Mohamed Bougrine has been a constant thorn in the flesh of the Moroccan authorities - resistance fighter, dissident and human rights campaigner. James Copnall meets a man who expects to return to jail, despite a recent royal pardon.
Mohamed Bougrine is called 'the prisoner of three kings'
Seventy-two-year-old Mohamed Bougrine is not just the "prisoner of three kings".
He also held another title - Morocco's oldest political detainee - but that no longer applies.
At the beginning of the month, the old man was given a royal pardon, following several months in jail for what the authorities termed "lacking the respect due to the king".
Mohamed had taken to the streets in solidarity with men who had been locked up on a May Day march.
Since he was a teenager, Mohamed has been campaigning against what he sees as evident injustice.
First it was the French colonisers. Then it was the Moroccan monarchy that replaced them.
A committed left-winger and human rights activist, he does not flinch from admitting he participated in armed movements against the state.
At first, it is difficult to reconcile that flinty portrait with the man who steps out of his house to greet me, a maroon cape billowing around him, a fluffy white hat on his head and a friendly gleam in his eyes.
Inside his modest but impeccably tidy home, Mohamed is true to the traditions of Moroccan hospitality, keen to make sure his visitors are at ease, while his wife, Fatima, pours mint tea from a burnished silver pot and distributes pastries.
But when he starts to describe his six jail terms, the steely strength of his determination becomes clear.
"I was arrested for the first time 17 March 1960," he says, every date stuck in his mind.
"I was freed on Thursday 30 December 1966."
He had taken up arms against the royal army, and was heavily beaten in prison, he says.
Mohamed Bougrine's experiences in jail have deeply affected him
That experience did not come close to stopping him.
Mohamed was imprisoned four times under the next Moroccan king, Hassan II, sometimes for supporting resistance movements, at other times for his political activity.
Hassan II was highly regarded for his political skills, but presided over a dictatorial regime in which opponents and human rights activists were regularly rounded up and tortured.
Mohamed does not try to hide the crimes he committed which led him to jail - indeed he seems proud of his personal acts against the regime.
But in the middle of his story, narrated in a clear, even voice, he suddenly loses control of his emotions.
Twenty-six of his comrades were killed in prison, he explains - and as he does so his voice cracks.
Then, he says, struggling to get the words out, they stripped his mother-in-law naked in front of him, to humiliate them both.
Suddenly the upright militant can no longer keep the tears from flowing.
Fatima hands him a paper tissue and he wipes his eyes, apologising profusely for his lack of control.
"I love my wife," he says, in a quiet but firm way that brings a timid but very proud smile to her face.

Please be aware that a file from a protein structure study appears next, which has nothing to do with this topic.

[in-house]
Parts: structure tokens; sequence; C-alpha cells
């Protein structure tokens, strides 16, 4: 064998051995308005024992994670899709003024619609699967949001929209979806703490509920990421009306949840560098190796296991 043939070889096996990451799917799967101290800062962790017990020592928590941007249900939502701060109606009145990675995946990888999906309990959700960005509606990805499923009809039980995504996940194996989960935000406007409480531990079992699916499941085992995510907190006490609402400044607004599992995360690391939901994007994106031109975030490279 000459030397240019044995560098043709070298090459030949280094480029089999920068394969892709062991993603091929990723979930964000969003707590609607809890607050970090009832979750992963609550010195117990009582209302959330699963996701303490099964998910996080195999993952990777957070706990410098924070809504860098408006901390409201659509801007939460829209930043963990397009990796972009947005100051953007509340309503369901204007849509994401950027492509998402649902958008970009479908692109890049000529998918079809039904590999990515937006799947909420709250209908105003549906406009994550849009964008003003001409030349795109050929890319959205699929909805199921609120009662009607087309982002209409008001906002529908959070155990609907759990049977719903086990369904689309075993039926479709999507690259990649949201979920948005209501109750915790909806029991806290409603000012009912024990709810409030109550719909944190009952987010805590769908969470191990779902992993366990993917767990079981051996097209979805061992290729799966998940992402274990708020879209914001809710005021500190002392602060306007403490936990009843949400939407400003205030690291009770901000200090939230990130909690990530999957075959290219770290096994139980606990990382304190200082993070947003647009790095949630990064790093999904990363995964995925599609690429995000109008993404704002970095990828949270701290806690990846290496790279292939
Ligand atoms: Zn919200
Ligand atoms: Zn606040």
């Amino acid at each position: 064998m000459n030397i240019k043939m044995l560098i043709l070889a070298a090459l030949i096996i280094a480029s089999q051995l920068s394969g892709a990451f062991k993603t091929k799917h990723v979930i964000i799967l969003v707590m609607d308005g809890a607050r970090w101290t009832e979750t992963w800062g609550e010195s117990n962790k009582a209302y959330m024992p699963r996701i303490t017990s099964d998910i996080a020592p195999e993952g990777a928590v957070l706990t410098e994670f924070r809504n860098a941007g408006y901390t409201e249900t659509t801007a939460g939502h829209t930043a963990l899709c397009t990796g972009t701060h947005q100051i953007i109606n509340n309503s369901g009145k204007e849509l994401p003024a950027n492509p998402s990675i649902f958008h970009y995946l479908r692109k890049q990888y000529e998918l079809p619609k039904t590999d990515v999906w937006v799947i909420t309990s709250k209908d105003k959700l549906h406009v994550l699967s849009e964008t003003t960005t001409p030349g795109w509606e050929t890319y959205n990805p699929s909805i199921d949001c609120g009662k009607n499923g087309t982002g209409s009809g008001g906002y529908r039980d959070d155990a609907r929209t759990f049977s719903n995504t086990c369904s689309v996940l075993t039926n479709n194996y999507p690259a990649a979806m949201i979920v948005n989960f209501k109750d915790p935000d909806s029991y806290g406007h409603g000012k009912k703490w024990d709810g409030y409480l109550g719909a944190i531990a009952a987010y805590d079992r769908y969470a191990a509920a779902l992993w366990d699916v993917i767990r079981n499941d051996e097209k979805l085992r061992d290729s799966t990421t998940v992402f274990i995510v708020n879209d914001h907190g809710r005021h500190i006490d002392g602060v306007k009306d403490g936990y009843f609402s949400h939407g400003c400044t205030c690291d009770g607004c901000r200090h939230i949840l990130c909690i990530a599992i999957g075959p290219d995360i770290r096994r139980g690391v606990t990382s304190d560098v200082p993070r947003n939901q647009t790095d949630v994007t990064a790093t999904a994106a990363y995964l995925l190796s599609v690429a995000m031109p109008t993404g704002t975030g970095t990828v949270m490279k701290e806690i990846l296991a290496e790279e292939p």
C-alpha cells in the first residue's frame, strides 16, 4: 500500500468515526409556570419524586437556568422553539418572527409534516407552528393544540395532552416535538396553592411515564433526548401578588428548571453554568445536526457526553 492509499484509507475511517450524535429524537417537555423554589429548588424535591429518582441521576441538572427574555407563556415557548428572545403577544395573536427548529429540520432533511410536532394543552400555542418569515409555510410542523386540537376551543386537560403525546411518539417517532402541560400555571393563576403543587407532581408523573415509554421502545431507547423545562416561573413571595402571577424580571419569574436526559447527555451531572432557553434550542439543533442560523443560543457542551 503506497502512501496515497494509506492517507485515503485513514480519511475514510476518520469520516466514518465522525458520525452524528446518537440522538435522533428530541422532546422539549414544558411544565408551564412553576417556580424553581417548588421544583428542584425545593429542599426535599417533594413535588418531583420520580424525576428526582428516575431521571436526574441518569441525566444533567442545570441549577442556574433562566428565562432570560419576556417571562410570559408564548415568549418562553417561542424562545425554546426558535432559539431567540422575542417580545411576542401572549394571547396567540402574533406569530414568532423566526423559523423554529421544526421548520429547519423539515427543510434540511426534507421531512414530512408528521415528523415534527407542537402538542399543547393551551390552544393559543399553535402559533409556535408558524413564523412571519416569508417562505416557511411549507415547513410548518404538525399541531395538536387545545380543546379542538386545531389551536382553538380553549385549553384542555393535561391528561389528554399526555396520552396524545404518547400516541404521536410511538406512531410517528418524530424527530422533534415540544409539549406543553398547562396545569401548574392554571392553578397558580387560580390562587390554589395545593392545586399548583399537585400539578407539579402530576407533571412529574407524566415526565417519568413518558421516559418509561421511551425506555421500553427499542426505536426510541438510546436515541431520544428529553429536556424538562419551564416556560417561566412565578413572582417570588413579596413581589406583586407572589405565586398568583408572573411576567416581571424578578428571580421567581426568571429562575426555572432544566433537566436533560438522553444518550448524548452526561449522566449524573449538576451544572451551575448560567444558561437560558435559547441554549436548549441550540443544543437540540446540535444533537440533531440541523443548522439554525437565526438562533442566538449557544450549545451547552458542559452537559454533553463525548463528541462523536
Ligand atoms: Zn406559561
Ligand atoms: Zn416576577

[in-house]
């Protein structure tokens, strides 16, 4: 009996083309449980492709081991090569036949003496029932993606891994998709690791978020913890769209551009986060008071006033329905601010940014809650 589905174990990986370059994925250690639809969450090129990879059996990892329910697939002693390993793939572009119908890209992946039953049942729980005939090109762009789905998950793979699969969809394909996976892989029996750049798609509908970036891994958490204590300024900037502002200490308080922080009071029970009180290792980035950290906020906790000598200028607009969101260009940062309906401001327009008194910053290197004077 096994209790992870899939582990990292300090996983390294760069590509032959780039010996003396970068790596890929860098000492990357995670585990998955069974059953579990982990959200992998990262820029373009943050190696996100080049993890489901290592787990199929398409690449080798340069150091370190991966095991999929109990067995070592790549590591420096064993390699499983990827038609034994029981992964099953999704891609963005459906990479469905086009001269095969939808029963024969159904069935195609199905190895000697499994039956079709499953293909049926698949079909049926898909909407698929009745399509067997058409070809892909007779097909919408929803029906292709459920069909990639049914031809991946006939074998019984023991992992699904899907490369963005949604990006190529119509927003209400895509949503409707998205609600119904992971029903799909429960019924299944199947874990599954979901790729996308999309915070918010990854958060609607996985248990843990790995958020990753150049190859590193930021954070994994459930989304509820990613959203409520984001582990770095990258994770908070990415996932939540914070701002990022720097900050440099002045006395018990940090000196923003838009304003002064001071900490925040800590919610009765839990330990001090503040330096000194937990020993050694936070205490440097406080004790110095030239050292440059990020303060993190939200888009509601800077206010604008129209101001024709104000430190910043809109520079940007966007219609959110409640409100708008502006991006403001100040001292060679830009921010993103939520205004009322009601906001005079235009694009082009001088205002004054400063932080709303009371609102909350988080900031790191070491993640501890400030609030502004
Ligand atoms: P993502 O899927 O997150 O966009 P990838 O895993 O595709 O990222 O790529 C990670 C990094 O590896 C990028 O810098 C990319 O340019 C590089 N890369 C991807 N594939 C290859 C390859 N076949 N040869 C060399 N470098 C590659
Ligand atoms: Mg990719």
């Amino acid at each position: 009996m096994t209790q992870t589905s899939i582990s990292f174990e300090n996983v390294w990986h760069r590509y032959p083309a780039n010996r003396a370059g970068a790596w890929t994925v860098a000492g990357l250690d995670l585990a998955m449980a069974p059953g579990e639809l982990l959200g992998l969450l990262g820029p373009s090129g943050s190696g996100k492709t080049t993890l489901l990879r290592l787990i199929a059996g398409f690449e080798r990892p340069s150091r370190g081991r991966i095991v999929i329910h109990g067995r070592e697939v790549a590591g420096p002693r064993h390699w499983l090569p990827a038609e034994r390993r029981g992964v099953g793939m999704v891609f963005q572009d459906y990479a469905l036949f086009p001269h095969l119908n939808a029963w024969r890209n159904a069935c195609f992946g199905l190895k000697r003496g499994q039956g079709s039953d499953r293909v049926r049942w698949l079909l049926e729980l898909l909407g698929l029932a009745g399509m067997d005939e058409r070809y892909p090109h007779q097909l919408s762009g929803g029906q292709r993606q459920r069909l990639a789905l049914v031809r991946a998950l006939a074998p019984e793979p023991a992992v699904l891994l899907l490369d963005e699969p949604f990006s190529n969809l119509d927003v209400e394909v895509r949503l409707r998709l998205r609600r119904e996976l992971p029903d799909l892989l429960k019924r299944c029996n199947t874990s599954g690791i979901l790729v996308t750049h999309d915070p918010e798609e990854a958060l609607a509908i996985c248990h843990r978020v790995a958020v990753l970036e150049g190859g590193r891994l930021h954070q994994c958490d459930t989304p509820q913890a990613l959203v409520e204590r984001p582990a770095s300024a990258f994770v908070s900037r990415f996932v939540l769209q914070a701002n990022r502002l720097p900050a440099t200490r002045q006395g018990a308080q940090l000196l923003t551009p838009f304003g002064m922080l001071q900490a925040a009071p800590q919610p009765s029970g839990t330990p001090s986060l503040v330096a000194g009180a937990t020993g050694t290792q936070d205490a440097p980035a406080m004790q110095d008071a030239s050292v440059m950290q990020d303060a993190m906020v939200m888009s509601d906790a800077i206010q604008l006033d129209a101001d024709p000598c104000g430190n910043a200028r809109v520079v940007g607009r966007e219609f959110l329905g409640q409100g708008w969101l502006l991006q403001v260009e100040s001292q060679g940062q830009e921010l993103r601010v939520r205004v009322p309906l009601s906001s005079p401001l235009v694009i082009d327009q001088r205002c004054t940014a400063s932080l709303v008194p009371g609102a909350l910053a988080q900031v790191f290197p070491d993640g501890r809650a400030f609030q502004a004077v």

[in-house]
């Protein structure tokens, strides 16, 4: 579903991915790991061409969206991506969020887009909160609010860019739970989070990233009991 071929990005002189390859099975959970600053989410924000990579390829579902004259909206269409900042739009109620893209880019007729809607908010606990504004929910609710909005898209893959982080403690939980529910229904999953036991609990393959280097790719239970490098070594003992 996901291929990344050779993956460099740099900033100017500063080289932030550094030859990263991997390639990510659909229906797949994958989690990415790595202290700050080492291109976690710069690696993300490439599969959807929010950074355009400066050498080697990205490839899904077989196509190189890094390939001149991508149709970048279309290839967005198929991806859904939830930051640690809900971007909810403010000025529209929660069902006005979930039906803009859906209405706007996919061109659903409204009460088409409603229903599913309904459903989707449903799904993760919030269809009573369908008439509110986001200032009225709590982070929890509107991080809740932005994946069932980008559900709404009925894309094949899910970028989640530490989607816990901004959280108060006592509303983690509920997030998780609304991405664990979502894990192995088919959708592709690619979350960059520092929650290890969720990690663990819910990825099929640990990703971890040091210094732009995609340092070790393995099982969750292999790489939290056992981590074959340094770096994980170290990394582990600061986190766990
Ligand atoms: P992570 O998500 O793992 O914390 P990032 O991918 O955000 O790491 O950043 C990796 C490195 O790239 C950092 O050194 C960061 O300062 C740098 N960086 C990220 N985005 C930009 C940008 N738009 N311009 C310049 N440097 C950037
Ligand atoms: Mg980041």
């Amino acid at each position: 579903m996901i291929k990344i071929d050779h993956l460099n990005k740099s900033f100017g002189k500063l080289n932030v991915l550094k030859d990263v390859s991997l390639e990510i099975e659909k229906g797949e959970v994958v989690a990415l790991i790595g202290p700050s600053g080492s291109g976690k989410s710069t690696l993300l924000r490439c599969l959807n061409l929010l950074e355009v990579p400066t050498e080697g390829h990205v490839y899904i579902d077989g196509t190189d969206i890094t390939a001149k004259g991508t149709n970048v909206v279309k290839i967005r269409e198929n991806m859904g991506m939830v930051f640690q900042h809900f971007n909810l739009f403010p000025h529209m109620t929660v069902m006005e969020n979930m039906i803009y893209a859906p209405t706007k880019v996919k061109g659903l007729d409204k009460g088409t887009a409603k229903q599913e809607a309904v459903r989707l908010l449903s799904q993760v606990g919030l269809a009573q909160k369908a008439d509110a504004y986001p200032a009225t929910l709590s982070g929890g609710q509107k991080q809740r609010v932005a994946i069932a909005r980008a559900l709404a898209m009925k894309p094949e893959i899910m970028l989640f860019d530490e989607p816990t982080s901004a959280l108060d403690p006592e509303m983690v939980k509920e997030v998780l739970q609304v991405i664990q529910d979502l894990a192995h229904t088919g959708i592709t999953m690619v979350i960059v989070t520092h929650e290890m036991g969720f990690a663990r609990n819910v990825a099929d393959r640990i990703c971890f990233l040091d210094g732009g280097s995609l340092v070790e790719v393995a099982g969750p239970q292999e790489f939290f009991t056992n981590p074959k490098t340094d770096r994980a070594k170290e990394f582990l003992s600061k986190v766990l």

The many years Mohamed spent in jail were clearly extremely difficult for his family.
His son grew up without his father for the first five years of his life - and everyone was shocked when Mohamed was arrested again last year.
His royal pardon came just a few days before King Mohamed VI visited Beni Mellal on a tour of the regions.
The long road leading past Mohamed Bougrine's house, named after the king who first imprisoned him, is crowded with the red and green Moroccan flags, and larger-than-life portraits of the current sovereign, to celebrate his day in the town.
It was another reminder of the cult of personality around the king, one which has scarcely changed over the years.
Mohamed Bougrine seems a good person to ask if life in Morocco is improving under Mohamed VI.
Hassan II's son received high praise for opening up Morocco when he came to the throne in 1999.
The King's talk of reconciliation does not impress Mohamed Bougrine
Prisoners were released, more rights granted, and some of the abuses of the past were admitted, for the first time.
Still, the old man in the white hat is not convinced.
"Hassan II ruled the country with an iron fist," Mohamed says.
"Mohamed VI rules with an iron fist - but in a velvet glove."
"He talks about reconciliation and humanitarian issues, but it's all a bluff."
Mohamed Bougrine says he has no personal problems with the three kings who have locked him up, and has no desire for revenge.
But he wants a true democracy for his country, and says almost all Arab regimes are despotic.
His 27-year-old son - the one who hardly knew his father growing up - is already a human rights campaigner, ready to follow in his dad's footsteps.
As I get ready to head back to Rabat, I ask Mohamed a last question.
After more than a decade in jail, after being tortured and humiliated, and at his advanced age, would he be prepared to go to prison again for his beliefs?
The response was as firm as this extraordinary man's convictions.
"I don't think I have been in jail for the last time, and it doesn't scare me," he said. "I am fighting for a better Morocco."
From Our Own Correspondent was broadcast on Saturday 19 April, 2008 at 1130 BST on BBC Radio 4. Please check the programme schedules for World Service transmission times.